Google is having another go at a TV platform, undeterred by the spectacularly unsuccessful flops it's previously inflicted on the market. This time around, though, everything could be different - the software, hardware and digital entertainment landscape as a whole have shifted significantly in the last couple of years.
Services like Netflix and devices like the Chromecast have put the traditional cable box under greater threat than ever - though with Sky and Virgin Media adding Wi-Fi support to their set-top boxes, the old distinctions aren't as clear as they used to be. Here's why we think Android TV is set to be a success.
The hardware is in place
Having the world's best media operating system is no use if it doesn't appear on any hardware, but it looks like the major manufacturers are behind Google's latest push for the living room. Then there's the Nexus Player, which seems to be everything that a lightweight set-top box should be and a genuine Android rival to the Apple TV. It's available in the UK as well as the US. You can search through the interface (and the web) using your voice, and it's Google Cast compatible too, so you can fling content at it from your smartphone or tablet.
The likes of Sony, Philips and Sharp have announced television sets running Android TV, so even if you don't have a Nexus Player you can take advantage of the platform on other kit. It has to be a better option than the rather clunky and sluggish interfaces previous pre-installed on many smart TVs (and cable boxes).
The apps are getting better
The most significant recent update to Android TV has been better support for apps on the platform - and as Windows Phone has proved, app support is crucial in pushing devices towards mainstream use. The likes of Netflix, Buzzfeed Video, Vevo, Sky News, Plex, VLC, DailyMotion, TED and TuneIn Radio are all present and correct, and Google says there are now 600 compatible apps on Google Play.
There's still work to do, of course, before the experience is as good as it is on your phone, and live TV is an obvious gap, but it's a good start. What's more, recent software tweaks mean the apps are easier to find on Google Play: they're now split up into collections such as movies, sport, news and games, so you can more easily find what you're after.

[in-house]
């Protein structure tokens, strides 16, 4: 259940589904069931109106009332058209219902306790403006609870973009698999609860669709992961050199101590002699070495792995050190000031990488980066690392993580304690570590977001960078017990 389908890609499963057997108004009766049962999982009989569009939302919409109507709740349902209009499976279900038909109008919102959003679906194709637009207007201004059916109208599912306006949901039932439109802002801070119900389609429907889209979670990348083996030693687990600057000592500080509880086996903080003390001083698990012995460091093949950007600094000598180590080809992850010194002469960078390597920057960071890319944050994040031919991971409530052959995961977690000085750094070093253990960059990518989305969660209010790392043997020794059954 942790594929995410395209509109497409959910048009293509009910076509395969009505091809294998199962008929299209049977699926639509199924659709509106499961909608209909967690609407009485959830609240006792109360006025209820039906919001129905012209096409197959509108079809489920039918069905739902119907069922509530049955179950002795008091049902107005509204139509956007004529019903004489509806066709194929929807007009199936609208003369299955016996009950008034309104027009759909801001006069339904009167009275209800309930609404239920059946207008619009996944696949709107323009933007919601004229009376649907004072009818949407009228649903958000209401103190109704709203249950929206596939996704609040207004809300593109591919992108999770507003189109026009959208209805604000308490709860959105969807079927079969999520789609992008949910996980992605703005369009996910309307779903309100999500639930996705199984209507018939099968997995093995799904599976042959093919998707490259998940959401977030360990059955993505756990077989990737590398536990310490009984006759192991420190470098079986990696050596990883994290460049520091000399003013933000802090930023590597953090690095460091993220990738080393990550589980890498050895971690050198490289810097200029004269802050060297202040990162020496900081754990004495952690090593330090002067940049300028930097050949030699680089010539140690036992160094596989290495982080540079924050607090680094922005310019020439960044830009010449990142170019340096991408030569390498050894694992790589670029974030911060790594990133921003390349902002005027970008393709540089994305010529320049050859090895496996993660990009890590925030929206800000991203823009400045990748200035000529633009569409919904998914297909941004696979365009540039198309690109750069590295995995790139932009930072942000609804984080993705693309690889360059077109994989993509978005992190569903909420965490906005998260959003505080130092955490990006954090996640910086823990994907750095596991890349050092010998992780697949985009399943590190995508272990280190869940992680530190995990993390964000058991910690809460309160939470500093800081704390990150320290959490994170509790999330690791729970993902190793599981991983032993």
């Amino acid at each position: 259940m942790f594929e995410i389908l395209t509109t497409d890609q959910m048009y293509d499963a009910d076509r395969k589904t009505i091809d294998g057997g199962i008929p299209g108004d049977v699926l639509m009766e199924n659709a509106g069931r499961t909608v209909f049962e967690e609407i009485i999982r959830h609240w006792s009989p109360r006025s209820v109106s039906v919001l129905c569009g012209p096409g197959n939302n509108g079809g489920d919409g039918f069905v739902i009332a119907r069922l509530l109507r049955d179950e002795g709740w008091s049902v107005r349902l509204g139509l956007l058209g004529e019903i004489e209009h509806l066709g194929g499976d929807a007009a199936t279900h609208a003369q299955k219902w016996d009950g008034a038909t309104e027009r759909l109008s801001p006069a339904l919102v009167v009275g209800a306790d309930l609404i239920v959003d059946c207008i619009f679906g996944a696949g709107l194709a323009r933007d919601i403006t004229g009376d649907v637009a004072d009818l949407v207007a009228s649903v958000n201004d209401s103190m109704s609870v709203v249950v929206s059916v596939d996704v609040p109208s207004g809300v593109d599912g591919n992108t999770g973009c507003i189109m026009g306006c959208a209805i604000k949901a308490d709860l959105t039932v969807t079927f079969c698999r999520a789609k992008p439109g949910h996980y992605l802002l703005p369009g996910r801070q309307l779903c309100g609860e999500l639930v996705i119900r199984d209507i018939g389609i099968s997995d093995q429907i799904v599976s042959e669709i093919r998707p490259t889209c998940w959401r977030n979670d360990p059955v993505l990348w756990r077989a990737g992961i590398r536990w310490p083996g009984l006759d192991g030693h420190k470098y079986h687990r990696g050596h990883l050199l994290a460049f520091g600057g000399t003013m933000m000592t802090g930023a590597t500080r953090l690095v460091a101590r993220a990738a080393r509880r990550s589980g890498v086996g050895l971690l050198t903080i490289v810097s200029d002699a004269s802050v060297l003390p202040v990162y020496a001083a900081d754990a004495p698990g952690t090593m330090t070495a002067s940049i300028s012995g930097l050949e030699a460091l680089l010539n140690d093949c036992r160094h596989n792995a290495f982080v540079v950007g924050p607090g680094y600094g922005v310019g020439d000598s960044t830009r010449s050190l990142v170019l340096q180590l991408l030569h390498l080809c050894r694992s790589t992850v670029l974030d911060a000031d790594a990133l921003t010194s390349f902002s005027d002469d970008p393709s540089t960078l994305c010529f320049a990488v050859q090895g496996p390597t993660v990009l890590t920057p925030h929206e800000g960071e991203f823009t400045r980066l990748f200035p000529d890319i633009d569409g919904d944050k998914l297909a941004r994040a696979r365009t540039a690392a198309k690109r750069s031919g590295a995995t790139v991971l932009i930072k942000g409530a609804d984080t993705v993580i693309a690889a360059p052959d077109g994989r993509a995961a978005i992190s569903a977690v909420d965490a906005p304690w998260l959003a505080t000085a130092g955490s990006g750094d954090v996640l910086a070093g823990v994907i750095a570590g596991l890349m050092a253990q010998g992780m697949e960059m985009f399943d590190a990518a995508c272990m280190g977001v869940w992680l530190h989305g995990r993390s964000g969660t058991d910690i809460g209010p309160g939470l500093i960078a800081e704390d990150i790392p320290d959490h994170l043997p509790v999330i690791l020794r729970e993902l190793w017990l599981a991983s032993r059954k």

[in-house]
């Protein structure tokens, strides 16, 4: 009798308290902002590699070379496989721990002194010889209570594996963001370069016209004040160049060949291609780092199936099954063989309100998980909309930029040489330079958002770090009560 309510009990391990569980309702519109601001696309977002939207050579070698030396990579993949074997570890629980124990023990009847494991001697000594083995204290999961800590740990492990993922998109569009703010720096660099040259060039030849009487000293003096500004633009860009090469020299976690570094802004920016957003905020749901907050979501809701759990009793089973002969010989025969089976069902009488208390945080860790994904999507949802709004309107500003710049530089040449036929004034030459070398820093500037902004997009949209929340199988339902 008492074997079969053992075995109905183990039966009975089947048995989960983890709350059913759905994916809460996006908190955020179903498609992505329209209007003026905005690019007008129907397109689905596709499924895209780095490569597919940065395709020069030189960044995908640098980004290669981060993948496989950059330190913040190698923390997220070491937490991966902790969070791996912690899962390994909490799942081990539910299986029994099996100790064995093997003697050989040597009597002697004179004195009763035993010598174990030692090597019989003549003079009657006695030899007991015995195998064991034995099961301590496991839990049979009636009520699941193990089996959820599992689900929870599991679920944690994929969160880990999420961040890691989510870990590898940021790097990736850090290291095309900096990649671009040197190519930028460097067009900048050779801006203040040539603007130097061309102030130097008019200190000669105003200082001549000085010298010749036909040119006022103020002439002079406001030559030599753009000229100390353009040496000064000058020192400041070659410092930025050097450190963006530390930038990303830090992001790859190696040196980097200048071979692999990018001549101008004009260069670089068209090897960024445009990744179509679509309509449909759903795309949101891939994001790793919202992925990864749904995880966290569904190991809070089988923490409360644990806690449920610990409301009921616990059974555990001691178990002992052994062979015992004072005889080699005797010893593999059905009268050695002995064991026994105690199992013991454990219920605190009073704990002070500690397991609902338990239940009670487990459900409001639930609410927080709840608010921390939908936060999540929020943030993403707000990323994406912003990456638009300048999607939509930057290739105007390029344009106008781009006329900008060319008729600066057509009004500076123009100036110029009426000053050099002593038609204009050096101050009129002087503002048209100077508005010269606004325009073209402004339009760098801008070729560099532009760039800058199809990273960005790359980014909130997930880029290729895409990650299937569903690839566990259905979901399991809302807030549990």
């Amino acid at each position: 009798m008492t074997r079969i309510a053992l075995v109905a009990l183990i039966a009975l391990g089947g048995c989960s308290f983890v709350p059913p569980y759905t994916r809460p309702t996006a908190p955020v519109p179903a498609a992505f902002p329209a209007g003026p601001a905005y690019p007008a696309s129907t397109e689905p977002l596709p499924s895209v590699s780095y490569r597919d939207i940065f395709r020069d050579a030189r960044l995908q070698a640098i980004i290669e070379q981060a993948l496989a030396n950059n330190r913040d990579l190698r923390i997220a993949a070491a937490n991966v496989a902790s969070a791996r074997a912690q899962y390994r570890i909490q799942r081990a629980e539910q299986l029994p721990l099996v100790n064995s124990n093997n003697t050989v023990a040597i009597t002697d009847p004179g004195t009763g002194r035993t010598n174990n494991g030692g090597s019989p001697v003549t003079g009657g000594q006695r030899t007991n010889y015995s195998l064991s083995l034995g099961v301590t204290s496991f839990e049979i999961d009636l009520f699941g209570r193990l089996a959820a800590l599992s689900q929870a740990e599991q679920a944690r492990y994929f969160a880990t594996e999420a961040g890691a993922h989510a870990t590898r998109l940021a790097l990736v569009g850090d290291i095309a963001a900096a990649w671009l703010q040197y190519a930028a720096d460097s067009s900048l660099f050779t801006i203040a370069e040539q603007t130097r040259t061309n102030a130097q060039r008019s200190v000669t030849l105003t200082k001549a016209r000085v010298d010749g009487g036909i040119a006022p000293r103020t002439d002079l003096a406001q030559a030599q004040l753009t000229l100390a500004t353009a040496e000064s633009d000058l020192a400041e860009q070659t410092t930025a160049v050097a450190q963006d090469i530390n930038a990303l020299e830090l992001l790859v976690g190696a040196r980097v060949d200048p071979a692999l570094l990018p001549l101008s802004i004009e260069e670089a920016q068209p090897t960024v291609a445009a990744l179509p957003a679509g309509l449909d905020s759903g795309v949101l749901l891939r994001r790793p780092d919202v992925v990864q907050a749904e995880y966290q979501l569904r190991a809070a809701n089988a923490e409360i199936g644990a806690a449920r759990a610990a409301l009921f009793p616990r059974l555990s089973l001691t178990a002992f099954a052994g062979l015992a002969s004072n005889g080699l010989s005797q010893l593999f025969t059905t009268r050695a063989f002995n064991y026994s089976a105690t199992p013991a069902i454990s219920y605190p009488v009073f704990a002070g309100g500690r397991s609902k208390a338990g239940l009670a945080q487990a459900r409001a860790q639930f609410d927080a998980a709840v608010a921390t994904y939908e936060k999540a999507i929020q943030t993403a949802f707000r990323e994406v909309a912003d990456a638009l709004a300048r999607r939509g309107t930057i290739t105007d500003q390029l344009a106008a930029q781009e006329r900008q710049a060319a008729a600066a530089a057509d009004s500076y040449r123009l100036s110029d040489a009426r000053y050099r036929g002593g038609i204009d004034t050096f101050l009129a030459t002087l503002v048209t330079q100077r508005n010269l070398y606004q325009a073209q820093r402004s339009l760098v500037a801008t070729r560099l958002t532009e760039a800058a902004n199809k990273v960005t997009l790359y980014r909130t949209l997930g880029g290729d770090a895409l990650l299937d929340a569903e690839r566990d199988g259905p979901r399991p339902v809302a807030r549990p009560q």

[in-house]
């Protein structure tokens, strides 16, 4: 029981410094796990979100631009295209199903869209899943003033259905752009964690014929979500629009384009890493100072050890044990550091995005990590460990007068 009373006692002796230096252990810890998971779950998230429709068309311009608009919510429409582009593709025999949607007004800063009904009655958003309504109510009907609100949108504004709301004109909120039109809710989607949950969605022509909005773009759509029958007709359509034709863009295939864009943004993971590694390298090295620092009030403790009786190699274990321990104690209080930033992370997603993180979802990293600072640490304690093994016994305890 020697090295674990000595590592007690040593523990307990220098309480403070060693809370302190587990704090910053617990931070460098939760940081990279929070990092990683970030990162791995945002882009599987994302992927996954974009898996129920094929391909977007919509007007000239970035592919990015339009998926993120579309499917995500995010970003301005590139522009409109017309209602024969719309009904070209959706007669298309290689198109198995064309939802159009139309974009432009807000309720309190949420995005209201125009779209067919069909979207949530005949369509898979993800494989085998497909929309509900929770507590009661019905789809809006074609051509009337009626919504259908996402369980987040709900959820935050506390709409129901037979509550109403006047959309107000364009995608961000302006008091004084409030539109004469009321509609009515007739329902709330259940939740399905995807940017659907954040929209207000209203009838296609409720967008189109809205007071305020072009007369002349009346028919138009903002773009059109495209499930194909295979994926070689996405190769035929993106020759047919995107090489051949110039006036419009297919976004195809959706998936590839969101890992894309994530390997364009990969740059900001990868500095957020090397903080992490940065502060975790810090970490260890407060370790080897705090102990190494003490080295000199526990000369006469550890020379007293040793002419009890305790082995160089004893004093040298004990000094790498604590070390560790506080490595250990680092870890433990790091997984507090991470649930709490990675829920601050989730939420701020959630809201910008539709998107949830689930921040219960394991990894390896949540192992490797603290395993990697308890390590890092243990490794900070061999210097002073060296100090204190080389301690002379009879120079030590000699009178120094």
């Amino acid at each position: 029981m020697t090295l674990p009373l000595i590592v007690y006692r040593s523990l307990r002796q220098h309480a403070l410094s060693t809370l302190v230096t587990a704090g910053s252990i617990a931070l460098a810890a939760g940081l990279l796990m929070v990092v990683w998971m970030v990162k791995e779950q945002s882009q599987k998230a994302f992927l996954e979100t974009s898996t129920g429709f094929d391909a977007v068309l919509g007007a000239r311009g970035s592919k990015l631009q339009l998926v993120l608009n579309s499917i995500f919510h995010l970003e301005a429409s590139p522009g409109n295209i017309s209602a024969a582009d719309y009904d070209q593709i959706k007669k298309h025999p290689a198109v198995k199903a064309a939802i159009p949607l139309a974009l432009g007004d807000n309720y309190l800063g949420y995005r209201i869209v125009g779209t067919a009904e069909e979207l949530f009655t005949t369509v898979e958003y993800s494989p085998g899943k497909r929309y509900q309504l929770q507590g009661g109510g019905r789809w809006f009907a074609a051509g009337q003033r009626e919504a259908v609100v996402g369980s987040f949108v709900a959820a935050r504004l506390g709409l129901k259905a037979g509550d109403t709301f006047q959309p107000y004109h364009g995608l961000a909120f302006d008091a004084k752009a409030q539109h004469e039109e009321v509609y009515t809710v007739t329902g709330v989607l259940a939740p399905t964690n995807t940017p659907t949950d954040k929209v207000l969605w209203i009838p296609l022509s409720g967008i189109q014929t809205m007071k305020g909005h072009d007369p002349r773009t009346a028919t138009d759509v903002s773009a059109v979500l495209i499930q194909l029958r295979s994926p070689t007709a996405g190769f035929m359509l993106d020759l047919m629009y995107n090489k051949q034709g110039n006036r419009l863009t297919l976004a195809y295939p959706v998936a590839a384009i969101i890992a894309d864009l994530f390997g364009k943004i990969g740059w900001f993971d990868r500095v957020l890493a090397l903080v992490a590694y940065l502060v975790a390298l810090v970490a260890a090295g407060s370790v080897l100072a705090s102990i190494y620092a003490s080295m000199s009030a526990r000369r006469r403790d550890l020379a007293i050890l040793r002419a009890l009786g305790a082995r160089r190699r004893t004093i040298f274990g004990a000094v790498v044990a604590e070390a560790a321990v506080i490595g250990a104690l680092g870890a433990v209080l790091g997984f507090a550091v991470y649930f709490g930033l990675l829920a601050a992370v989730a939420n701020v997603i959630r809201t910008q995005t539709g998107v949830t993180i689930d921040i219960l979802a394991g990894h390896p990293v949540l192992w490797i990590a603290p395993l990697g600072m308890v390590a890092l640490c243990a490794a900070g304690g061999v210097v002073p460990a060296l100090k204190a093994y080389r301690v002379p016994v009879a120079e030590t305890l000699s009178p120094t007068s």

Content is moving online
Since the ill-fated Google TV failed to make a mark on the television market, the landscape has shifted significantly. With every passing year we're all getting more comfortable with watching TV over the internet rather than through an aerial, and the big broadcasters in the industry are slowly coming around to the idea as well (consider US giant HBO, which now offers some web-only streaming services).
Against that backdrop, Android TV has a much better chance of catching on and (eventually) replacing your cable box altogether - though you might well find an app from Sky, Virgin Media or BT appearing on Google's new platform. Now that all the major broadcasters have some kind of over-the-web platform in place, all Android TV has to do is tap into it (once the relevant licensing deals have been signed...).
Lollipop is the best Android flavour yet
For a long time now, Google has been trying to make Android look good on a variety of different screen sizes, but Lollipop is the first version of the OS to really manage it. That's largely down to the stylish 'material design' principles that Google laid down for Lollipop apps, and a growing awareness of larger screen sizes among developers.
The bottom line is that Android TV looks and works like something that's designed for a television set, and that can make all the difference for viewers sat on their sofas. There's a bunch of useful options and tools built into the software too, including a personalised recommendation system that highlights the movies, shows and music you're going to be most interested in based on what you've watched (and liked) before.
It supports games too
No one on the Xbox One or Sony PlayStation 4 teams is going to be worried by the gaming power of the Android TV kit currently on the market, but for casual gamers who just want to while away a few minutes in front of the TV it fits the bill. Playing on a smartphone or tablet is one thing but a 40-inch display is something else, and it's another reason for punters to opt for an Android TV box over the competition.
It's also another reason for hardware partners to get involved with building Android TV kit. Take the Nvidia Shield, for example, which comes with a gamepad so you can jump right in to your big-screen Android gaming experience.